Liquified natural gas is poised to provide an important and growing source of elasticity in the market. However, liquified natural gas is a relatively small part of the market.

2. Role of Oil/Liquids Markets in Natural Gas

Last week, oil prices rose 2 percent after China hinted a possible fiscal stimulus was on the horizon. But that crude oil price recovery may be short-lived as analysts say demand for the resource is expected to be lower than projected output.

Though daily fluctuations in oil prices may be worth only a cursory glance, oil is still worth monitoring. A considerable amount of natural gas production stems from oil- and liquids-directed drilling. Permian Basin production provides a good example. Oil markets also impact the U.S. industrial sectors’ product competitiveness around the world.

Changes in oil and liquids markets are not expected to impact the natural gas market outlook this winter, but it’s an issue to watch. Oil and liquids markets impact natural gas supply and demand levels in the U.S. Even liquids take-away infrastructure constraints have an impact on natural gas markets. Robust natural gas production in the U.S. helps provide the U.S. industrial sector with a competitive advantage around the world, but that competitive advantage also depends on worldwide oil markets. Combined with the potential impact of President Trump’s tariffs, and the oil market is certainly worth monitoring moving forward.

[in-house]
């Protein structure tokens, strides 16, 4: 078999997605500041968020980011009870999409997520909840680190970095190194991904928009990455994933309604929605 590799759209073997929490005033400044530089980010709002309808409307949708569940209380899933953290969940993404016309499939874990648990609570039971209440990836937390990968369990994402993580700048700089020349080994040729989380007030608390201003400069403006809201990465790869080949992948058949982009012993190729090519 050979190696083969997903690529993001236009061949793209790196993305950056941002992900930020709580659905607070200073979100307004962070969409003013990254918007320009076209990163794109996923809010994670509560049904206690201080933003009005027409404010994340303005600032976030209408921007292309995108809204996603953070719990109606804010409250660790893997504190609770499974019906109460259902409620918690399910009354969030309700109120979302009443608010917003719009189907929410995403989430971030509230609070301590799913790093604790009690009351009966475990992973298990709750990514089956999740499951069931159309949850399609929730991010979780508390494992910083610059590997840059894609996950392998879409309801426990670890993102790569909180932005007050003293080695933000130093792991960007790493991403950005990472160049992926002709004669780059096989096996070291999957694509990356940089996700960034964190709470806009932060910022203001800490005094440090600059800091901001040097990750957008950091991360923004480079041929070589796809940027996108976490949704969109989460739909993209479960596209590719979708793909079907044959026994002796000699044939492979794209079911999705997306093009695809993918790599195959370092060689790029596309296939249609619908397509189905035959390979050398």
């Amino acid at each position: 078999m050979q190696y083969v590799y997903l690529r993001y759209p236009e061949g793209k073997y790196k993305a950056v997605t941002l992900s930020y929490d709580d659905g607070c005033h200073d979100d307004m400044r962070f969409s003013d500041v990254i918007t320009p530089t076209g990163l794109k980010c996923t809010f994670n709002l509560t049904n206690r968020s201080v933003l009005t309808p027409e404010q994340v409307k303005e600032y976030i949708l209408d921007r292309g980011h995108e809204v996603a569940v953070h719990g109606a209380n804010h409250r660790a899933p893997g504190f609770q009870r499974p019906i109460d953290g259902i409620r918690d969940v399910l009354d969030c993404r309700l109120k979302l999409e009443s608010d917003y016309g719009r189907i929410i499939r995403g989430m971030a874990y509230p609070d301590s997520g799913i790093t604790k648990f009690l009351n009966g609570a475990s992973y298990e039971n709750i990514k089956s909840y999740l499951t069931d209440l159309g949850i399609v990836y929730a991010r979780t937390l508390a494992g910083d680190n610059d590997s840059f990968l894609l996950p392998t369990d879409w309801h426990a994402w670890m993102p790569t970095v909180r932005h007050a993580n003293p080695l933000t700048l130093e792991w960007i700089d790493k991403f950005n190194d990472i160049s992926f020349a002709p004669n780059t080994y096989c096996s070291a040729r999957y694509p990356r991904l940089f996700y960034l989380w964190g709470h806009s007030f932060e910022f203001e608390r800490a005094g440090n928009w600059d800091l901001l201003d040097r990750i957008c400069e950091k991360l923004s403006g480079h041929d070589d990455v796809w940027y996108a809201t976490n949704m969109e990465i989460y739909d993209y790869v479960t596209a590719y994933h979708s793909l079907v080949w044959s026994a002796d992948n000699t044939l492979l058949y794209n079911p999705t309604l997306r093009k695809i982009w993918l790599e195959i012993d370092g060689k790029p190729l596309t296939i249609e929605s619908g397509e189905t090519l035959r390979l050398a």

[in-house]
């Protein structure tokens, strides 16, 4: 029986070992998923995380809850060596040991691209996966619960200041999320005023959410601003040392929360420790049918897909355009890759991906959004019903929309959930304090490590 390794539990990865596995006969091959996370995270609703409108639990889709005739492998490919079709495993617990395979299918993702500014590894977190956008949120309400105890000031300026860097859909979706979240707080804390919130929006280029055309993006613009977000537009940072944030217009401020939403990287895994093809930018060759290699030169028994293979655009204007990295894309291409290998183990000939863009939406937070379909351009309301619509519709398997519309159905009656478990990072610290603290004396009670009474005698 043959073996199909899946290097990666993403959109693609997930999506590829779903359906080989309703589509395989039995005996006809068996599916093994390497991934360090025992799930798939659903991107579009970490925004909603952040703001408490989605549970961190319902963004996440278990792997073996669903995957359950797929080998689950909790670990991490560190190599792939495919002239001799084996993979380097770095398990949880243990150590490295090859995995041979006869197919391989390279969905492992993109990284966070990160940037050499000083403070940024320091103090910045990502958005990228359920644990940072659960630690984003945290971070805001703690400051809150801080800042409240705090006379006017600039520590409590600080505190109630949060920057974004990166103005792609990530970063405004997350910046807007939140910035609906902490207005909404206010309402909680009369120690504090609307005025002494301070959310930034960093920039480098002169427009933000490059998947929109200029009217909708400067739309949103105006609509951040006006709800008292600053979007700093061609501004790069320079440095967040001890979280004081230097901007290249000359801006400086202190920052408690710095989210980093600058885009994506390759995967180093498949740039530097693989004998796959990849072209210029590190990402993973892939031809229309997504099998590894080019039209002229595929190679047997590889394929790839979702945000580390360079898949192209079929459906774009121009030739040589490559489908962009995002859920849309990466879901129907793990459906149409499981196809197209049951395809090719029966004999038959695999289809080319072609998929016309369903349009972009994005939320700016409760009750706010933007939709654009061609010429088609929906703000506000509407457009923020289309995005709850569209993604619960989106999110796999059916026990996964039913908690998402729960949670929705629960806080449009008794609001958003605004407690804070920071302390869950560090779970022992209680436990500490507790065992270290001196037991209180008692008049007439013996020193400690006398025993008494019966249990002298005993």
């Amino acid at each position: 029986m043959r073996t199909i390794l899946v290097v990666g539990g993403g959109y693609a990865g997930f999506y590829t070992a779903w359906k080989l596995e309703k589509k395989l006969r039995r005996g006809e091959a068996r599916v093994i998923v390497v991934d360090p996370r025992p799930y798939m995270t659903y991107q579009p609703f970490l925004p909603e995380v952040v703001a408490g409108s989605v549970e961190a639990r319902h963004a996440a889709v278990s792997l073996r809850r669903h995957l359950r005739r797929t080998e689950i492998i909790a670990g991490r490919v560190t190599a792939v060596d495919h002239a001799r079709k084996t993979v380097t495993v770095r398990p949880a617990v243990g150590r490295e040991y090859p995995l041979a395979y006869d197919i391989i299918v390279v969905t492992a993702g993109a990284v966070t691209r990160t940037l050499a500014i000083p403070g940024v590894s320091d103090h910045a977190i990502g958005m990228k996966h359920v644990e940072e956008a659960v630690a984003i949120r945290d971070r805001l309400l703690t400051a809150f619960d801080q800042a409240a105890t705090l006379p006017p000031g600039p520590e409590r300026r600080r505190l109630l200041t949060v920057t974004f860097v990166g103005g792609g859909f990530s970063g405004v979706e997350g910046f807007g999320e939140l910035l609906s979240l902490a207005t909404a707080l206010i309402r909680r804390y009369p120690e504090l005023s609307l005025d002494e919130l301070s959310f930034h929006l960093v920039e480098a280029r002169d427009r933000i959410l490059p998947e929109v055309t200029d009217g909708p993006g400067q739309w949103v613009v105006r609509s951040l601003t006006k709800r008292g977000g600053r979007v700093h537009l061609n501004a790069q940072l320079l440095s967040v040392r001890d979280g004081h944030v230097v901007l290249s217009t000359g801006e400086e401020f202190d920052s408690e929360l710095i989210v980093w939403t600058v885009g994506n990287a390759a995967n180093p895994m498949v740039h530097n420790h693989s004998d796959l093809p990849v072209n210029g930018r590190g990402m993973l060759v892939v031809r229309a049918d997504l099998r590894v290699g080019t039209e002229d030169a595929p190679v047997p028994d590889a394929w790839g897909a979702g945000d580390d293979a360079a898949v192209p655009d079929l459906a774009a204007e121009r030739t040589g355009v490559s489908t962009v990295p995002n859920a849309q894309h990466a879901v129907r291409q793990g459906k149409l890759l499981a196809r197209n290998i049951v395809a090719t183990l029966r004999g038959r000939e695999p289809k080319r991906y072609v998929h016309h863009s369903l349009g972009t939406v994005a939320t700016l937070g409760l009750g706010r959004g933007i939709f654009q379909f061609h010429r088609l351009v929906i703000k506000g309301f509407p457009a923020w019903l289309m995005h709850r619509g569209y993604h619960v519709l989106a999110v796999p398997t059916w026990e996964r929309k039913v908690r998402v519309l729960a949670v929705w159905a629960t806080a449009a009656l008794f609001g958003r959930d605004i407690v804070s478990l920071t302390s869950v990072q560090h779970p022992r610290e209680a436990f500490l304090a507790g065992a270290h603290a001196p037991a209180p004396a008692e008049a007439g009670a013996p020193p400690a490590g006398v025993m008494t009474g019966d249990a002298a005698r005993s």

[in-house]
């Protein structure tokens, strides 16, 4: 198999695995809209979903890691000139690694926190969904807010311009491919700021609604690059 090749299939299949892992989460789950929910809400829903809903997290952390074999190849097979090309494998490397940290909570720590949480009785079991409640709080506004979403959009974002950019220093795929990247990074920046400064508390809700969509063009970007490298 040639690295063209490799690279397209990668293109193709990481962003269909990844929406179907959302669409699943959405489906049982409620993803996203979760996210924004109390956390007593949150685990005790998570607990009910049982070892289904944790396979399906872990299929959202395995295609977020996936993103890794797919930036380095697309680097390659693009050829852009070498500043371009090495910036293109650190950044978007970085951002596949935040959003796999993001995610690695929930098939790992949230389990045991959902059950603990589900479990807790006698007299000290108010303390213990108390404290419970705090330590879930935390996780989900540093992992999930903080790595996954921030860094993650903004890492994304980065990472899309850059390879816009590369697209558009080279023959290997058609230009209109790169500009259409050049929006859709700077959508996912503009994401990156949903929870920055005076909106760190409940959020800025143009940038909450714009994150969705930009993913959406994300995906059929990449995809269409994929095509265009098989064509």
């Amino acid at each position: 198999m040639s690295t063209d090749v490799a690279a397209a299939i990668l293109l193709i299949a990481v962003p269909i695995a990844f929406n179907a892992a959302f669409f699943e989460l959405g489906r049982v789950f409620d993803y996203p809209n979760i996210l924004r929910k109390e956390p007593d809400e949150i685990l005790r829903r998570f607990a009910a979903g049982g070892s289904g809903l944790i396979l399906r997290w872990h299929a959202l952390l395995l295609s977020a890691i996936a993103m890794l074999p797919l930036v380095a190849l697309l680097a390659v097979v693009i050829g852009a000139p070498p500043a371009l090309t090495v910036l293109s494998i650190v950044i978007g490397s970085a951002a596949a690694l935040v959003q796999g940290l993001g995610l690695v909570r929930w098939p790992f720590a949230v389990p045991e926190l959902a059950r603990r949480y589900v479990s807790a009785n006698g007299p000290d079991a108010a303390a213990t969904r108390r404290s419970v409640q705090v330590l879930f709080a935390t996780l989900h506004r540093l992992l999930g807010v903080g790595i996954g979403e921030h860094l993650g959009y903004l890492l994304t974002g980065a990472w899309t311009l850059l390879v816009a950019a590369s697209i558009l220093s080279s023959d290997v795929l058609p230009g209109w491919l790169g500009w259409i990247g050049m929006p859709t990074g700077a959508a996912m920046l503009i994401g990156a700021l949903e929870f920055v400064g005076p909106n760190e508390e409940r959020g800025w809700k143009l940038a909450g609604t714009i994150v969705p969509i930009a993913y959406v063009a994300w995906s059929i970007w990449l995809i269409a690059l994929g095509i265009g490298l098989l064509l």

3. Growth in Regulatory Uncertainty

Those in the industry well know that investing in natural gas is a wise environmental decision for a litany of reasons. Compared to other fossil fuels, it represents a dramatic reduction in carbon and other emissions. It also delivers a massive footprint advantage and bang-for-your-energy-buck in terms of land use, which is among the reasons industrial consumers are installing natural gas fired power generation on site.

Yet regulatory roadblocks to infrastructure developments continue to surface and make it a challenge to take advantage of the environmental benefits of natural gas. In the Northeastern U.S., policies significantly restrict infrastructure development across the region. And driven by the Paris Climate Change Agreement, several international banks have announced plans to change their fossil fuel investments. As an example, BNP Paribas announced that it will no longer do business with companies focused on oil and gas from shale and oil from tar sands operations. This not only discounts the dramatic reduction in carbon emissions that natural gas provides against other fossil fuels, but it completely ignores the affordability, land-use and many other benefits natural gas provides as well. Meeting the world’s energy demand requires a variety of solutions that appropriately include natural gas. And right now, emerging international financial policies are essentially turning diverse market decisions into a single-issue decision about carbon emissions when energy investment decisions must be based on a variety of competitive market and environmental factors.

To view the NGSA’s entire natural gas market winter outlook for 2018/19, click here. To learn more about Buchanan, Ingersoll & Rooney’s experience and insights on the energy industry, visit the Energy Section of our website.